~From Four Basic Principles of Numerology, Frank Householder, 1921~
The Cosmos is infinite. I am a part
Of the Cosmos, its head and its heart.
If God include all, shall He not compass me?
If He is, then I am. If I am, is not He?
No matter how infinitesimal I,
I am one with infinity. Why should I cry
I am nothing, if nothingness still may include
The desire and the dream of all Infinitude?
I am small? Be it so. But I also am great
While my smallness is part of God’s ample estate.
~From Facts and Problems of Rabies~
by Arthur Stimson, 1910
“The onset of rabies is usually rapid. The patient usually shows some psychical change very early, becoming anxious, melancholy, and oppressed with a strange pre-
sentiment of harm…” Continue reading →
Ex libris, or bookplates, are placards inscribed with the name of a tome’s owner and affixed to the inside of its cover. Ex libris establish some amount of provenance — a clue into the history of a book’s possession. The art decorating bookplates is often heraldic, fantastic, ornate, and gorgeous. This collection is comprised mostly of plates created in Europe during the 17th & 18th centuries.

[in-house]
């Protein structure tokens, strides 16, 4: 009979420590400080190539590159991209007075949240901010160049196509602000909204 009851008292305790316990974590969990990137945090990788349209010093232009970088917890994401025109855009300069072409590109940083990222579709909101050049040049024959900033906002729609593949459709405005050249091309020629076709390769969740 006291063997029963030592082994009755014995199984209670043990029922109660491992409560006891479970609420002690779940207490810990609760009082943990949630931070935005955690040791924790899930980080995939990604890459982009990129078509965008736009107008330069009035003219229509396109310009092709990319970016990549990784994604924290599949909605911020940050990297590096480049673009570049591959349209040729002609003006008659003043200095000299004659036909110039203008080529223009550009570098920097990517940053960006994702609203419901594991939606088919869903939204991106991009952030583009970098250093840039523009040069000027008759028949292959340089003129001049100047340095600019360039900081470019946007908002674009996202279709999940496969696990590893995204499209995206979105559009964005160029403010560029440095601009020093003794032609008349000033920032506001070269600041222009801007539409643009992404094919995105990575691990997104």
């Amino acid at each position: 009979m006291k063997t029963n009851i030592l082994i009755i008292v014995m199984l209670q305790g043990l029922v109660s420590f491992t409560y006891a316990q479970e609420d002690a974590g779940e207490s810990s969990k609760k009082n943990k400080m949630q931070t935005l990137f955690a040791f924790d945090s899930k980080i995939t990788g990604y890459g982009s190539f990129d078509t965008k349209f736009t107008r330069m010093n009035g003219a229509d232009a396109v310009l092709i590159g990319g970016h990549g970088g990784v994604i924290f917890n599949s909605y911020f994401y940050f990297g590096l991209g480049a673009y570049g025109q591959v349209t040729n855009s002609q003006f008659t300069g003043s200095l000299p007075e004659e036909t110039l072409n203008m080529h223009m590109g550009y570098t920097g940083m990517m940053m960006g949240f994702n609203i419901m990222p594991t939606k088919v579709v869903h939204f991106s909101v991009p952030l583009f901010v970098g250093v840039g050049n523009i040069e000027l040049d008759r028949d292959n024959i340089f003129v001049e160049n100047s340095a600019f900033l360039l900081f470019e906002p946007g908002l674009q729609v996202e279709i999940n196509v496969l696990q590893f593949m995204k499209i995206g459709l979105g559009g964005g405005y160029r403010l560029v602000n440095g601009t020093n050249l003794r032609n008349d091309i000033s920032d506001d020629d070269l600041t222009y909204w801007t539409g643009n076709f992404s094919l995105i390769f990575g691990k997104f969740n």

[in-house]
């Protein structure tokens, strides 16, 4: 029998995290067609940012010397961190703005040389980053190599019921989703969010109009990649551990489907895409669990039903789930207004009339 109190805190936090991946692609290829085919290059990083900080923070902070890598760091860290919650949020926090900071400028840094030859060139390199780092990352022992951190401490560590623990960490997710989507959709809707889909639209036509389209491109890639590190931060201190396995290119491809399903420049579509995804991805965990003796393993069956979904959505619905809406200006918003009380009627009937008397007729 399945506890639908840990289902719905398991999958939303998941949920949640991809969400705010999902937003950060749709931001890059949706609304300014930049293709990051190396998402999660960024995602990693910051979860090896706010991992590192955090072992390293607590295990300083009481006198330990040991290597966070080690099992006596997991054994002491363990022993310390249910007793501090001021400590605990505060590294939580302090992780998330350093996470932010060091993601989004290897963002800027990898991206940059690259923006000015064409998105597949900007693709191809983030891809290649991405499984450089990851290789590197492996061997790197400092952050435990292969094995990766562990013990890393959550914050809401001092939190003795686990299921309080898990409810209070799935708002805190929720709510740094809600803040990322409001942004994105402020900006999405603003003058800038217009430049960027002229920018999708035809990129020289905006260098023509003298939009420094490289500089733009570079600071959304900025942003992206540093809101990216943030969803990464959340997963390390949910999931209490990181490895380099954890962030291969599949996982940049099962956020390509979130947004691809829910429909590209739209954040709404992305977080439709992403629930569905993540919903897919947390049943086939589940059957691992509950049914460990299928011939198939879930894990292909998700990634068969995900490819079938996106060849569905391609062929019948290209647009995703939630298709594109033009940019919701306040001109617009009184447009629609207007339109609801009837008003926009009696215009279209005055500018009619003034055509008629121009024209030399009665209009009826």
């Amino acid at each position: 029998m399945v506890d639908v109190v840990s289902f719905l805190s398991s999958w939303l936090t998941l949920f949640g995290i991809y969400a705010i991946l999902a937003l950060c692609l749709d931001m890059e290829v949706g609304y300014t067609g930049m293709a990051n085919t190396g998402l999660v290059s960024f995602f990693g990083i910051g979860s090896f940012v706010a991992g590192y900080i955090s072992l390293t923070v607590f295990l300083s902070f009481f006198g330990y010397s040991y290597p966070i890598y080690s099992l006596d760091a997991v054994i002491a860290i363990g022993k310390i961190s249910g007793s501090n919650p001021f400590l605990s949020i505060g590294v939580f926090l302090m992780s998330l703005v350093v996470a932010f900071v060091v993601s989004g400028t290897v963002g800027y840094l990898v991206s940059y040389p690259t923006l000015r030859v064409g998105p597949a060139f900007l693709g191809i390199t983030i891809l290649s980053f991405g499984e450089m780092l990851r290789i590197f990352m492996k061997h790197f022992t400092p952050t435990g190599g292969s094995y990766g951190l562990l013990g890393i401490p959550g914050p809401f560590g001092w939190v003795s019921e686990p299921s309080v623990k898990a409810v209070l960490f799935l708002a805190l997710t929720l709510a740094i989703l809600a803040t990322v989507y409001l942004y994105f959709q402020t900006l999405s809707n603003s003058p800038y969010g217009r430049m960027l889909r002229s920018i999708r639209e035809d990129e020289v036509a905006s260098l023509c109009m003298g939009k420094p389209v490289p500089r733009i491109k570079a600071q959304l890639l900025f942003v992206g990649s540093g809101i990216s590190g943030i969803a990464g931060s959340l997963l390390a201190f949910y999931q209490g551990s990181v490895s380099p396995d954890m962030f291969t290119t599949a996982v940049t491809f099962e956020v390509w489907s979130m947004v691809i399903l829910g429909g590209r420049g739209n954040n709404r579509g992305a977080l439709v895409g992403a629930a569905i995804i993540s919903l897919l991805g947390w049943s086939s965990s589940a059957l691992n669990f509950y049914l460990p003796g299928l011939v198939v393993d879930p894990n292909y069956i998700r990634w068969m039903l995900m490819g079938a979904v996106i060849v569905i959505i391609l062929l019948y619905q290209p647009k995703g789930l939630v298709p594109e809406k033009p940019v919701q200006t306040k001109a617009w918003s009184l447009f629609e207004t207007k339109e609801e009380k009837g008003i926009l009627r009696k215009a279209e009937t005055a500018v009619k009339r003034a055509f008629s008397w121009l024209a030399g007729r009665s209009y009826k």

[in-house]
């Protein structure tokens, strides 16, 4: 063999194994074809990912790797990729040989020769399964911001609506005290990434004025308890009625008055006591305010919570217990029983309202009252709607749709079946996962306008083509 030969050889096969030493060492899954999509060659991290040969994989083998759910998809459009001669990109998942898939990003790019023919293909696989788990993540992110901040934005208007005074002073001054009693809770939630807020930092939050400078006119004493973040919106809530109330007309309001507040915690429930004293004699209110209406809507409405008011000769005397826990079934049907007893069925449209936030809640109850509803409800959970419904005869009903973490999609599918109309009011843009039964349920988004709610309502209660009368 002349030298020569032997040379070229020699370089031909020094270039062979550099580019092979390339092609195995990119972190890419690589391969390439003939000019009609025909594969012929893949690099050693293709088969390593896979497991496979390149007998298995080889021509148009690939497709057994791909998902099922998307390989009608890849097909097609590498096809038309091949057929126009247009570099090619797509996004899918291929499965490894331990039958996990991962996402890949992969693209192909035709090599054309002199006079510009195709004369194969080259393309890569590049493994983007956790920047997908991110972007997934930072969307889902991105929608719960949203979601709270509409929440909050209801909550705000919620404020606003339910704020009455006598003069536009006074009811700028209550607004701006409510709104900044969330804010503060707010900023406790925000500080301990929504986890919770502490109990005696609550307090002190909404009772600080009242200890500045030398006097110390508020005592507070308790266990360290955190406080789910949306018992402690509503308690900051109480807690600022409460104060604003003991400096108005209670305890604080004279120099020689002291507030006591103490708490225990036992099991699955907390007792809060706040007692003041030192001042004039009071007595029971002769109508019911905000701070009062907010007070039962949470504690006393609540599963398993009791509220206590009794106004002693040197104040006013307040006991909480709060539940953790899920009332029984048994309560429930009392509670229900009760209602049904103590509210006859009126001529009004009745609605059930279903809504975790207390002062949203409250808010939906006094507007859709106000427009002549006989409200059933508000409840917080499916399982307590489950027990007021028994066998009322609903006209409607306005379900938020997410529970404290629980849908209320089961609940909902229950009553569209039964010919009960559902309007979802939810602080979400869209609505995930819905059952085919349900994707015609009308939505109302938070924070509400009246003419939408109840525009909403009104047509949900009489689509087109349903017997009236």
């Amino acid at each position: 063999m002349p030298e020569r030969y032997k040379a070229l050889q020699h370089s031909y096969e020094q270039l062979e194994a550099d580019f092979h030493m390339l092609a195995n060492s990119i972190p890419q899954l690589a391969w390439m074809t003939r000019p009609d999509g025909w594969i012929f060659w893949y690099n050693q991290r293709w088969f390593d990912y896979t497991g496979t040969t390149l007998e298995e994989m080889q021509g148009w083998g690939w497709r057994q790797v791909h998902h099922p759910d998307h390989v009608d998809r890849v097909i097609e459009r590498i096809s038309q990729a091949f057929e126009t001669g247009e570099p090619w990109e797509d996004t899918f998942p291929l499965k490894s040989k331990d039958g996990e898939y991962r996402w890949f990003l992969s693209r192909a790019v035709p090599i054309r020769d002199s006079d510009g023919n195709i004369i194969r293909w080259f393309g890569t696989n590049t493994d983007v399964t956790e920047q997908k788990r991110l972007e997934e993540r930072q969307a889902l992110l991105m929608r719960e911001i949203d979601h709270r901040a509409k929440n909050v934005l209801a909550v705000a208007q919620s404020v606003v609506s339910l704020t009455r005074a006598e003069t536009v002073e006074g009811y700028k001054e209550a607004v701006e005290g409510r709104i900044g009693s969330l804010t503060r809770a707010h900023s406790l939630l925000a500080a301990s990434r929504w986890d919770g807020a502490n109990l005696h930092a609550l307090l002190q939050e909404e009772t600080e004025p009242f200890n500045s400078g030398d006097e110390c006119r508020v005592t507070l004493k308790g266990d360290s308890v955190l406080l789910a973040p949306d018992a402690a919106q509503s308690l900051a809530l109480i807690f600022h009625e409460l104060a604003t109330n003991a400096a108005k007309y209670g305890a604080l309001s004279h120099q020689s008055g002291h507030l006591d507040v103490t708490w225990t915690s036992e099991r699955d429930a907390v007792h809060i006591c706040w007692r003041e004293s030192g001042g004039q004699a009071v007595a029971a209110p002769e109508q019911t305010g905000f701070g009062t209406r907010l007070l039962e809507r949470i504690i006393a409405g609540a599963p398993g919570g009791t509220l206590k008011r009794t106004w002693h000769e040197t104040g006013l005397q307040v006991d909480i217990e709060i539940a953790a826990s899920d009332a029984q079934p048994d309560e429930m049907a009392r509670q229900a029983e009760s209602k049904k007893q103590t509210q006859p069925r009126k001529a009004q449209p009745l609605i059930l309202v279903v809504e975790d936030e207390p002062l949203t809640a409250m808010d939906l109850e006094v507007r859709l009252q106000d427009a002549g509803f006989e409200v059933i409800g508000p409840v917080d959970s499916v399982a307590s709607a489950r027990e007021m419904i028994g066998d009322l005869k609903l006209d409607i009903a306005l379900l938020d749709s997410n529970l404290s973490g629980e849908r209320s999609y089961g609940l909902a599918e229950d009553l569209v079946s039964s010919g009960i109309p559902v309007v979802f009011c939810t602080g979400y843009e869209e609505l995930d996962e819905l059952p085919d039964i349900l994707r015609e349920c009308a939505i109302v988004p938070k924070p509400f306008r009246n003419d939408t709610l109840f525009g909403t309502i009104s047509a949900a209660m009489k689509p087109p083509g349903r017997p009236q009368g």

A rustic, preparing to devour an apple, was addressed by a brace of crafty and covetous birds:
“Nice apple that,” said one, critically examining it. “I don’t wish to disparage it — wouldn’t say a word against that vegetable for all the world. But I never can look upon an apple of that variety without thinking of my poisoned nestling! Ah! so plump, and rosy, and — rotten!”
“Just so,” said the other. “And you remember my good father, who perished in that orchard. Strange that so fair a skin should cover so vile a heart!”
A Crow, ready to die with thirst, flew with joy to a Pitcher, which he saw at a distance. But when he came up to it, he found the water so low that with all his stooping and straining he was unable to reach it. Thereupon he tried to break the Pitcher; then to overturn it; but his strength was not sufficient to do either. At last, seeing some small pebbles lie near the place, he cast them one by one into the Pitcher; and thus, by degrees, raised the water up to the very brim, and quenched his thirst.”